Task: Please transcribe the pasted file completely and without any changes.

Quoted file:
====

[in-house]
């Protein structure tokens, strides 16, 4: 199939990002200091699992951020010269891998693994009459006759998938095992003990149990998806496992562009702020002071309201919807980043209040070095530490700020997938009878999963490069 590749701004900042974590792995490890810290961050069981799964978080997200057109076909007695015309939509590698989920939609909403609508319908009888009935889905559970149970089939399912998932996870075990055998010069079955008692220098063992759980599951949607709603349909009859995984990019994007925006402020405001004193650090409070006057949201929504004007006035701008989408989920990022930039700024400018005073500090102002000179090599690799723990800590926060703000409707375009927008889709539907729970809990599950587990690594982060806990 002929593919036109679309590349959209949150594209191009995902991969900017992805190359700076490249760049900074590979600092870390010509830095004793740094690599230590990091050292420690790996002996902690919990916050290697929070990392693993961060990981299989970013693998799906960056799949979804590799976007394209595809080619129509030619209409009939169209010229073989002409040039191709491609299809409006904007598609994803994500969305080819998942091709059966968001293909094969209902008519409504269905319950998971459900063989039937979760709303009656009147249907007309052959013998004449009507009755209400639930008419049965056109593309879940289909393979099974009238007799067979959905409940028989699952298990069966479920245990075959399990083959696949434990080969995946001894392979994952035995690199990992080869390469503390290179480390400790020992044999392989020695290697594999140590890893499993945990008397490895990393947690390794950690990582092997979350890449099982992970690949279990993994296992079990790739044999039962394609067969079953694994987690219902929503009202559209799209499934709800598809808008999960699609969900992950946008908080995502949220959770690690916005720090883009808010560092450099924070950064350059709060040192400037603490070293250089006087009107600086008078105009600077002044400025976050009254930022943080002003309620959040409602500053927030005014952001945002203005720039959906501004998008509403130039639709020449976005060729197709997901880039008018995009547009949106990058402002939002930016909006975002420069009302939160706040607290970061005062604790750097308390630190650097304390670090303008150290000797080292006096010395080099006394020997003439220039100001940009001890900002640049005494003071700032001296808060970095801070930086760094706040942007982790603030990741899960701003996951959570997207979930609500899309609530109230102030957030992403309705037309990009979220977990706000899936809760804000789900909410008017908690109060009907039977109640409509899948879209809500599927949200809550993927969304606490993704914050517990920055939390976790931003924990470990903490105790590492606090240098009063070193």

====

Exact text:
[in-house]
């Protein structure tokens, strides 16, 4: 199939990002200091699992951020010269891998693994009459006759998938095992003990149990998806496992562009702020002071309201919807980043209040070095530490700020997938009878999963490069 590749701004900042974590792995490890810290961050069981799964978080997200057109076909007695015309939509590698989920939609909403609508319908009888009935889905559970149970089939399912998932996870075990055998010069079955008692220098063992759980599951949607709603349909009859995984990019994007925006402020405001004193650090409070006057949201929504004007006035701008989408989920990022930039700024400018005073500090102002000179090599690799723990800590926060703000409707375009927008889709539907729970809990599950587990690594982060806990 002929593919036109679309590349959209949150594209191009995902991969900017992805190359700076490249760049900074590979600092870390010509830095004793740094690599230590990091050292420690790996002996902690919990916050290697929070990392693993961060990981299989970013693998799906960056799949979804590799976007394209595809080619129509030619209409009939169209010229073989002409040039191709491609299809409006904007598609994803994500969305080819998942091709059966968001293909094969209902008519409504269905319950998971459900063989039937979760709303009656009147249907007309052959013998004449009507009755209400639930008419049965056109593309879940289909393979099974009238007799067979959905409940028989699952298990069966479920245990075959399990083959696949434990080969995946001894392979994952035995690199990992080869390469503390290179480390400790020992044999392989020695290697594999140590890893499993945990008397490895990393947690390794950690990582092997979350890449099982992970690949279990993994296992079990790739044999039962394609067969079953694994987690219902929503009202559209799209499934709800598809808008999960699609969900992950946008908080995502949220959770690690916005720090883009808010560092450099924070950064350059709060040192400037603490070293250089006087009107600086008078105009600077002044400025976050009254930022943080002003309620959040409602500053927030005014952001945002203005720039959906501004998008509403130039639709020449976005060729197709997901880039008018995009547009949106990058402002939002930016909006975002420069009302939160706040607290970061005062604790750097308390630190650097304390670090303008150290000797080292006096010395080099006394020997003439220039100001940009001890900002640049005494003071700032001296808060970095801070930086760094706040942007982790603030990741899960701003996951959570997207979930609500899309609530109230102030957030992403309705037309990009979220977990706000899936809760804000789900909410008017908690109060009907039977109640409509899948879209809500599927949200809550993927969304606490993704914050517990920055939390976790931003924990470990903490105790590492606090240098009063070193």